Mr. Katz’ message was that many people mistakenly believe that they have only two options in instances of actual or potential violence: intervene physically and possibly expose themselves to personal harm, or do nothing. As a result, they often choose to do nothing. But intervening physically or doing nothing are not the only possible choices. The MVP Model seeks to provide bystanders with numerous options, most of which carry no risk of personal injury. With more options to choose from, people are more likely to respond and not be passive and silent – and hence complicit – in violence or abuse by others. In his workshop on the second day of the conference Jackson Katz showed in practise how the MVP program involves the participants in discussions around a series of realistic scenarios depicting abusive male (and sometimes female) behaviour.

He also raised the issue of the de-gendered language which is so common in most cultures: “We most often say that she was beaten or she was raped in stead of ‘a man beat her’ or ‘a man raped her’. By using the passive voice we cover up the fact that more than nine out of ten such acts of violence are being committed by men. The privilege of men’s power is therefore that we remain invisible and unquestioned”. One strategy in challenging prevailing notions of masculinity and in involving men for a change is to make invisible things visible.

Not a licence to beat

Satish Kumar Singh represented an India perspective in the masculinity conference in Oslo. He is the Deputy Director of the Centre for Health and Social Justice, an NGO based in Delhi. CHSJ is working with masculinity programs in 18 states in India. Mr. Singh started his presentation by referring to the common belief that intimate partner violence is “family matter” and that many seem to believe that “marriage is a licence to beat wife”. However, he said, most men are not violent, but silent.

Mr Singh presented MASVAW; the Men’s Action for Stopping Violence Against Women. This campaign has been working since 2002 with the objective of “increasing awareness among men about violence against women as a larger social issue, and motivating men to shun violence, protest against violence, support survivors and provide new role models in Uttar Pradesh and Uttara Kand state of India.”. Through a film and examples he showed how MASVAW uses peer group activities to communicate with men; games, competitions, role plays etc.

“Our method is to open platforms and forums for reflections among men. We make men realize their own violent behaviour and we introduce ways to manage anger and frustration other than using violence”, said Satish Kumar Singh. Our challenge is to show to men the concrete and immediate advantages of gender equality, also for men themselves, not only for women. Changed relationships between spouses are one of the concrete aims of the MASVAW program; a “sister and brother” relationship must replace male dominance and power over women. Mr. Singh concluded that “Men of Quality are not Afraid of Equality”.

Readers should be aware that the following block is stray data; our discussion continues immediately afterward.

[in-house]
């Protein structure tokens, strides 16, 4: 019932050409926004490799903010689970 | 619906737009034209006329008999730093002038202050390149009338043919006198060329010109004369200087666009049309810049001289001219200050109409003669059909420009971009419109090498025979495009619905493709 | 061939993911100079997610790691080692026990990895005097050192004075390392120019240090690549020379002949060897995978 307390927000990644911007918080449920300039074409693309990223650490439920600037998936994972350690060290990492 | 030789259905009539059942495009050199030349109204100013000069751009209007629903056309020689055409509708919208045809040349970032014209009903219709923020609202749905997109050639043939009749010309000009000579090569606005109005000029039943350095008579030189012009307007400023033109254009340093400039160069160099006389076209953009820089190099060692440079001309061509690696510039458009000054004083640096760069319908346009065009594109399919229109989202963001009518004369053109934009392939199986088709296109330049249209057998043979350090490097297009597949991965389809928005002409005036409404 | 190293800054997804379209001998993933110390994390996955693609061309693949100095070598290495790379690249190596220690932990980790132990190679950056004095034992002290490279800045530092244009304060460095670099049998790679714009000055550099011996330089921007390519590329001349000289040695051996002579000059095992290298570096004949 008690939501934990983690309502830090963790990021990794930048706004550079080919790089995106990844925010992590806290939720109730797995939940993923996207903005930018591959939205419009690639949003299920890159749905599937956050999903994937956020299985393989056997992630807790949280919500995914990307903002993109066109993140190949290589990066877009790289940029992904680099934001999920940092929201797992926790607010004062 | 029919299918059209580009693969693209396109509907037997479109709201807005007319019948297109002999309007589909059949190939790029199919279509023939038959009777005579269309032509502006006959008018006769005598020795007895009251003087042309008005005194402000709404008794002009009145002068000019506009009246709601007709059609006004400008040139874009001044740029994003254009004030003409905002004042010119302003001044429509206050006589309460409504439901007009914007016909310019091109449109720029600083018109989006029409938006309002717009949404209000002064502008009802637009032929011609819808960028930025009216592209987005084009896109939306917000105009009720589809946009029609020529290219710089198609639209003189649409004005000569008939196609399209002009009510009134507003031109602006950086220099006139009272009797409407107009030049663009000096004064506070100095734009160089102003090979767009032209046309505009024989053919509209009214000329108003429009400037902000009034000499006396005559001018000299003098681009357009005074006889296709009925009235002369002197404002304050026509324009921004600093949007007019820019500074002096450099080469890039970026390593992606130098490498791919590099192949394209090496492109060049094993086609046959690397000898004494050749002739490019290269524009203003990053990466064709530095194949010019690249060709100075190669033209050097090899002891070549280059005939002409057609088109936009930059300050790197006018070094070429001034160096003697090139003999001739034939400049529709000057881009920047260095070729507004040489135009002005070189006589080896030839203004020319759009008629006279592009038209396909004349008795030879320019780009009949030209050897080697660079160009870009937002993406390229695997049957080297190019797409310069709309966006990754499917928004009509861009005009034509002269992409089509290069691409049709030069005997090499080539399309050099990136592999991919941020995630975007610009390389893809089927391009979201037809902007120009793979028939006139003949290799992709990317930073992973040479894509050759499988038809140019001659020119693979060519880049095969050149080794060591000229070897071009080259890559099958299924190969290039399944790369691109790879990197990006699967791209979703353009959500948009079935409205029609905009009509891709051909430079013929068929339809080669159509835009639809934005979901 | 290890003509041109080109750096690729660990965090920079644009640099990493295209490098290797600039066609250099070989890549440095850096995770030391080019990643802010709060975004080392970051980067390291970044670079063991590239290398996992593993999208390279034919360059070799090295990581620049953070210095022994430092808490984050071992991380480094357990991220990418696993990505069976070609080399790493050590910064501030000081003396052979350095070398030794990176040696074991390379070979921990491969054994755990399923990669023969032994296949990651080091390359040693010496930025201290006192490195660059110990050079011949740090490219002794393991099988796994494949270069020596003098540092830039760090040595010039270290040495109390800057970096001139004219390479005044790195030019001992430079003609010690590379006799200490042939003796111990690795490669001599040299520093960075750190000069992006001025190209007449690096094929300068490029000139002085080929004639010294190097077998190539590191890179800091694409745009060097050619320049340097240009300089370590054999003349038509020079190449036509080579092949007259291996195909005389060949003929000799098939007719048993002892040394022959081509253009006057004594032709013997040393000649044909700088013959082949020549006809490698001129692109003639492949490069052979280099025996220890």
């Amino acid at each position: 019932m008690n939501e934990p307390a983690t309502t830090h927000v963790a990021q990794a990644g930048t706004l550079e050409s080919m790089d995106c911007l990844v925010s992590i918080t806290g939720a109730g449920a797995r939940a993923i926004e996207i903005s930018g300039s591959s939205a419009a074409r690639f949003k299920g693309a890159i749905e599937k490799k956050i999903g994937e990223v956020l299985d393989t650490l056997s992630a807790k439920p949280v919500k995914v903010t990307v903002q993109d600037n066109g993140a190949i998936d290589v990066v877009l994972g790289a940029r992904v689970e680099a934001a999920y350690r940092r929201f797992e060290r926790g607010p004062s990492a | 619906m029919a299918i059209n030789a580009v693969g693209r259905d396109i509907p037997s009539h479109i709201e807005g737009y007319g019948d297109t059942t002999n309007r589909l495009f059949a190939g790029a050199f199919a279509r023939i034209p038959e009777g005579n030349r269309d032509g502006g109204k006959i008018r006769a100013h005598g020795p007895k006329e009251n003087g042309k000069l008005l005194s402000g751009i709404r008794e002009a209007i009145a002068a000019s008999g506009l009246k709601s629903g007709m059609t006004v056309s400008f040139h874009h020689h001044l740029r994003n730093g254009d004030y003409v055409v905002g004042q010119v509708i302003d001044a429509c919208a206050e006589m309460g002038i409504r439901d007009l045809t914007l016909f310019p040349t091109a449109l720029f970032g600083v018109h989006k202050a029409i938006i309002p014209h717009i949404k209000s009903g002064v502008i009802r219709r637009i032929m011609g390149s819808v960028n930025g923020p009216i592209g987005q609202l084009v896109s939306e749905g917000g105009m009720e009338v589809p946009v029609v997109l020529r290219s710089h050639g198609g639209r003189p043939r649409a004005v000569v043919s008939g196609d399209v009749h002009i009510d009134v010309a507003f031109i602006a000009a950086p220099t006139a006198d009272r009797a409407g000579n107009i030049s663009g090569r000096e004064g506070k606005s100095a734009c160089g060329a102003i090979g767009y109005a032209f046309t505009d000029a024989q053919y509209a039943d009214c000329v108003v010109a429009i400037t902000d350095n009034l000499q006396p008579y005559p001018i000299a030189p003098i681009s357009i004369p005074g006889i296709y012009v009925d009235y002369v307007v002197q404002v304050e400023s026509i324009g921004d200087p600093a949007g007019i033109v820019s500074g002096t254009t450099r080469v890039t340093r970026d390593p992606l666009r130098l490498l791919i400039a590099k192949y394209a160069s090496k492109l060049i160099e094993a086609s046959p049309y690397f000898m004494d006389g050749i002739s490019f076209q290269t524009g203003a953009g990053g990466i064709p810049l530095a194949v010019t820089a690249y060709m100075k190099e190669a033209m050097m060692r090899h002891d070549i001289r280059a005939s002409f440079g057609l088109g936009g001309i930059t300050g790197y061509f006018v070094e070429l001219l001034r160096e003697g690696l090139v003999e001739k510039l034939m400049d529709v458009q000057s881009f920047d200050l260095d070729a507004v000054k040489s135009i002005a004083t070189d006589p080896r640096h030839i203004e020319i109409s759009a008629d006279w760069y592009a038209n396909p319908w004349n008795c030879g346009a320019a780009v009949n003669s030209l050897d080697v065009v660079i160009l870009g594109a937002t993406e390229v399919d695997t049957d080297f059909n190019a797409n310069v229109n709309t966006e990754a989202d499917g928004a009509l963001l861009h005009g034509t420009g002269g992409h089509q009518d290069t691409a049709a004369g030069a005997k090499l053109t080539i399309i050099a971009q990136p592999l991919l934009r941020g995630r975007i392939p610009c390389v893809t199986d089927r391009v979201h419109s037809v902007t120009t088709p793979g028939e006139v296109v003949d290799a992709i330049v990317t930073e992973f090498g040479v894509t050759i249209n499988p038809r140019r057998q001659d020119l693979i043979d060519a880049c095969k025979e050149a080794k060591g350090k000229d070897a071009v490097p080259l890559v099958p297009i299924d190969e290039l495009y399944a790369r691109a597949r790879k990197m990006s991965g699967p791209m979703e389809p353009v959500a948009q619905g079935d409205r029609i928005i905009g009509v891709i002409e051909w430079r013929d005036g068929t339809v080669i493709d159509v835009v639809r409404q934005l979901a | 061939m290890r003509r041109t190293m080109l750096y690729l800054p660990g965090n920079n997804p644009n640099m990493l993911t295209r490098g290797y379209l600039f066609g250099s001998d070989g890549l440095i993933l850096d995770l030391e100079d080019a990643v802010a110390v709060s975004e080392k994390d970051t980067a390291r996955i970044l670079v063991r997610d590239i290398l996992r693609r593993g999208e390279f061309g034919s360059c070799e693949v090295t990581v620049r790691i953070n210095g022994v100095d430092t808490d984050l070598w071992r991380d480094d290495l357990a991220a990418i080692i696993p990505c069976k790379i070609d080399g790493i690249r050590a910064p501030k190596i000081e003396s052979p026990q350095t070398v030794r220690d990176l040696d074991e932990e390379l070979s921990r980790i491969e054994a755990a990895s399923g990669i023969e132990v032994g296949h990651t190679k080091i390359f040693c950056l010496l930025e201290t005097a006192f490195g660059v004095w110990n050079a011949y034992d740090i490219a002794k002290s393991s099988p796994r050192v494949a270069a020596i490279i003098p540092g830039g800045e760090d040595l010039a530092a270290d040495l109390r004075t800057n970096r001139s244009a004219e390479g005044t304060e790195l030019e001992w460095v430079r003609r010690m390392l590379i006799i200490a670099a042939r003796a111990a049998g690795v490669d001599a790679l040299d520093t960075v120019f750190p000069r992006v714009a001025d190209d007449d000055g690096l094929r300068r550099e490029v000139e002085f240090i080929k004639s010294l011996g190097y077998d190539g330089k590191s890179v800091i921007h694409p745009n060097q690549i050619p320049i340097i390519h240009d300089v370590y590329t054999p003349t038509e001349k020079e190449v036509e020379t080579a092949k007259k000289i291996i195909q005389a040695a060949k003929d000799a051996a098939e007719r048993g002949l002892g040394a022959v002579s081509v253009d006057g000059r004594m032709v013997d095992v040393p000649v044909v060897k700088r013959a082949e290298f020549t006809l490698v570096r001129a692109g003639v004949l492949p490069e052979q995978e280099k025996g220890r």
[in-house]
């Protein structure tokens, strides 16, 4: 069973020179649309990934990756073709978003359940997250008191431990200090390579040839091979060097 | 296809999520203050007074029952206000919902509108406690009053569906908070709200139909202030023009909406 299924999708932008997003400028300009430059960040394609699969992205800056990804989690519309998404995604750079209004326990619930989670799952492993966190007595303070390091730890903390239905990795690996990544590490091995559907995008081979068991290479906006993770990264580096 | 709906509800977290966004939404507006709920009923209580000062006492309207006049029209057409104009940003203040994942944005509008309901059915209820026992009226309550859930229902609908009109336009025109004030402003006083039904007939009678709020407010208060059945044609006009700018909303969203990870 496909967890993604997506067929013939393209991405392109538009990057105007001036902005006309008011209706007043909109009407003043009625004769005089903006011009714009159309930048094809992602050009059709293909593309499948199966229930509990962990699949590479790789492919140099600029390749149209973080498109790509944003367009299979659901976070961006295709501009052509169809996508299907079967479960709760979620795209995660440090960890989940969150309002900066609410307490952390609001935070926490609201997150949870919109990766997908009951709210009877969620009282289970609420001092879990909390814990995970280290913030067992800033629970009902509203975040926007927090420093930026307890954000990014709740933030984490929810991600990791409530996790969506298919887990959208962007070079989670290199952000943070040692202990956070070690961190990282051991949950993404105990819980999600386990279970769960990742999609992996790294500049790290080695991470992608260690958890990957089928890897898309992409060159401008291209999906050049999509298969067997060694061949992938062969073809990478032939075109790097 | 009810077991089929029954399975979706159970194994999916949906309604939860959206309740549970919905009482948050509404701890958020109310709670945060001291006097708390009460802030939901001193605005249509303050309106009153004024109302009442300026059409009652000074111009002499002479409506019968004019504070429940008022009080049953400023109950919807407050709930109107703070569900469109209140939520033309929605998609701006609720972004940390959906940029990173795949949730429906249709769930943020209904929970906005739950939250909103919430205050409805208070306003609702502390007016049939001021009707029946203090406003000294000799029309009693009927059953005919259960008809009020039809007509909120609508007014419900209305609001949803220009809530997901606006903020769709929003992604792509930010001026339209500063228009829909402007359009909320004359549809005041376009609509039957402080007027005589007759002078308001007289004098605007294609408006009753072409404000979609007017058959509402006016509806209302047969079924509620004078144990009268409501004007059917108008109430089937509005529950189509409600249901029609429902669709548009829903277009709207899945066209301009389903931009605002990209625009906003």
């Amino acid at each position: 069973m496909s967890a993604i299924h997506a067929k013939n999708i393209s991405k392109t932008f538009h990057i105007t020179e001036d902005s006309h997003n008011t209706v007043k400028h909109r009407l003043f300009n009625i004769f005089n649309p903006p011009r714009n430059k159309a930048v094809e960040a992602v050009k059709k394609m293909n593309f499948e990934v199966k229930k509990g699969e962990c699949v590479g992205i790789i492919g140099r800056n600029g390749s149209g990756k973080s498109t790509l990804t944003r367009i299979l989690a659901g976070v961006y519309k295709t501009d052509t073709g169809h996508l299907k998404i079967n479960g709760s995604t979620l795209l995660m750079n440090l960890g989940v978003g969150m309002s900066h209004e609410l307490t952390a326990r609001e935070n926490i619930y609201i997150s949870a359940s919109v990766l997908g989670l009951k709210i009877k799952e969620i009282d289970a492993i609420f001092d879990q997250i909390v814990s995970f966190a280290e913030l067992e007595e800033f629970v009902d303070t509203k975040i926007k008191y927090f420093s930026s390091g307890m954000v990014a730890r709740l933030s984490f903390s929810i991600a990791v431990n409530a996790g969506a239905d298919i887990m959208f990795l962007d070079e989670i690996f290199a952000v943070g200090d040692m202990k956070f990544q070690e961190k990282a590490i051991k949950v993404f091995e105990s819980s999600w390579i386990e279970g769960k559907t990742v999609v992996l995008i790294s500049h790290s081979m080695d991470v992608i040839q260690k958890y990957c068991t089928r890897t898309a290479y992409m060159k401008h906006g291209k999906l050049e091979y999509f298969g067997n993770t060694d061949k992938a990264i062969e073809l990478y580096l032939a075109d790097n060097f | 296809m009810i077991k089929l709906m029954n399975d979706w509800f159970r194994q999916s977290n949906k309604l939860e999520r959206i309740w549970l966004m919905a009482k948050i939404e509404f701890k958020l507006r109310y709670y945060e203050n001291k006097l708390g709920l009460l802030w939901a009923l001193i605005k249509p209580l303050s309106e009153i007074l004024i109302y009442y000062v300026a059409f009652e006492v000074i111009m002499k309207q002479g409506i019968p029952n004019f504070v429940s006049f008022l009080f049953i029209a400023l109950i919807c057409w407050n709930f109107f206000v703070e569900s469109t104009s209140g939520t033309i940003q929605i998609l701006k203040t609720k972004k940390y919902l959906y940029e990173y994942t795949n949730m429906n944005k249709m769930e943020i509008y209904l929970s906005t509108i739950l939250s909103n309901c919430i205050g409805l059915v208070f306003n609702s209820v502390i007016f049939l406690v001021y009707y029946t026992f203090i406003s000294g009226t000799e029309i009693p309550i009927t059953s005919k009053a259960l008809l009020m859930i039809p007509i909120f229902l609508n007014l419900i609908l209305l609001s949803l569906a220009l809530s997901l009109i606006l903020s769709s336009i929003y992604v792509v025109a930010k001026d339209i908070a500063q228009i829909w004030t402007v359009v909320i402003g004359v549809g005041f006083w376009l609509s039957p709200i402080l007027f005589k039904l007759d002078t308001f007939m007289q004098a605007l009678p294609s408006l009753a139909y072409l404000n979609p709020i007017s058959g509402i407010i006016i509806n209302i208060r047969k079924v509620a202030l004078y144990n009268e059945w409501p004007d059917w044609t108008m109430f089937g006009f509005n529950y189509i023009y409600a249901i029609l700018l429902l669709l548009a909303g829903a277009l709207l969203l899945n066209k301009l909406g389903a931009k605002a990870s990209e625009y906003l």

Millennium Development Goals

Gary Barker is one of the founders of the global network MenEngage. This is a forum for exchange of information and experiences among organizations trying to mobilize men for gender equality and, more specifically, to prevent gender-based violence and the spread of HIV/AIDS. He has been instrumental in producing an evaluation report of more than 50 national masculinity programs worldwide. “The conclusion is that such programs work – if they have a gender-transformative objective and are well implemented”, said Mr Barker. He presented results from the so-called IMAGES study; International Men and Gender Equality Survey. The IMAGES study gives data on male and female attitudes and behaviour in Brazil, Mexico, Chile, Croatia, India and Rwanda.

Mr. Barker paid special attention to data that links unemployment, poverty and economic stress to the prevalence of gender-based violence. The data suggest that economic stress for men is related to eg. higher rates of alcohol use, lower condom use, higher likelihood of having sex with sex workers and criminal activity. The presentation of the IMAGES study can be downloaded here.

Mr. Barker concluded his presentation with the following: If we want to change men and engage them as allies in achieving the Millennium Development Goals…

  • We must change the structural, including understanding the impact of economic stress on women and men;
  • We must find men’s self-interest in change, while also creating real sanctions for men who use violence and abuse power;
  • We must acknowledge the dual inequalities of income and gender;
  • We must move beyond a zero-sum game approach that views women’s gains as men’s losses while not losing sight of the inequality we’re starting from.

The concluding remarks of the conference were given by Norway’s Minister of Children, Gender and Social Inclusion, Audun Lysbakken. His starting point was that many men do care about gender-based violence and gender inequality. “There is a silent, large majority of men who care. The challenge is to make them speak up by giving them training in how to speak up. We must realize that we have not managed to engage men on a broader scale”.

The White Ribbon Campaign

The Minister also pointed at the need for more information on this issue to the public. Many do not realize the number of people who suffer from intimate partner violence and the long term consequences of such violence. Many stereotypes still exist, and these must be challenged through information and by peers.

He pointed to the launch of the White Ribbon campaign in Norway as one such initiative to make men stand up and speak up. As part of this the Campaign and the government are now presenting an awareness campaign together with the Norwegian Football Associations and prominent football players. Mr. Lysbakken said: “We aim at reaching men through football. In this campaign national football heroes will be invited to step forward and show that they do not tolerate any kind of violence against women”.